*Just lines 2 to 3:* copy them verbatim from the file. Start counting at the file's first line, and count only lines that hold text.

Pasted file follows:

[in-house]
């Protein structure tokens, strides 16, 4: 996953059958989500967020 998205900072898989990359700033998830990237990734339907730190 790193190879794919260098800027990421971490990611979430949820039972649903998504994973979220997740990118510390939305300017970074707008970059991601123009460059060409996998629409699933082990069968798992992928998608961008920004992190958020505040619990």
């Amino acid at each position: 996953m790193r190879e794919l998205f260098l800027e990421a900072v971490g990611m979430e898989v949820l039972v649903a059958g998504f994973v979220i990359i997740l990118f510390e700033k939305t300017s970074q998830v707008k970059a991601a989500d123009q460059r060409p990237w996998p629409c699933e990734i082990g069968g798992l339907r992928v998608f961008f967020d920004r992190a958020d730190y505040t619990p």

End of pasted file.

């Protein structure tokens, strides 16, 4: 996953059958989500967020 998205900072898989990359700033998830990237990734339907730190 790193190879794919260098800027990421971490990611979430949820039972649903998504994973979220997740990118510390939305300017970074707008970059991601123009460059060409996998629409699933082990069968798992992928998608961008920004992190958020505040619990």
């Amino acid at each position: 996953m790193r190879e794919l998205f260098l800027e990421a900072v971490g990611m979430e898989v949820l039972v649903a059958g998504f994973v979220i990359i997740l990118f510390e700033k939305t300017s970074q998830v707008k970059a991601a989500d123009q460059r060409p990237w996998p629409c699933e990734i082990g069968g798992l339907r992928v998608f961008f967020d920004r992190a958020d730190y505040t619990p």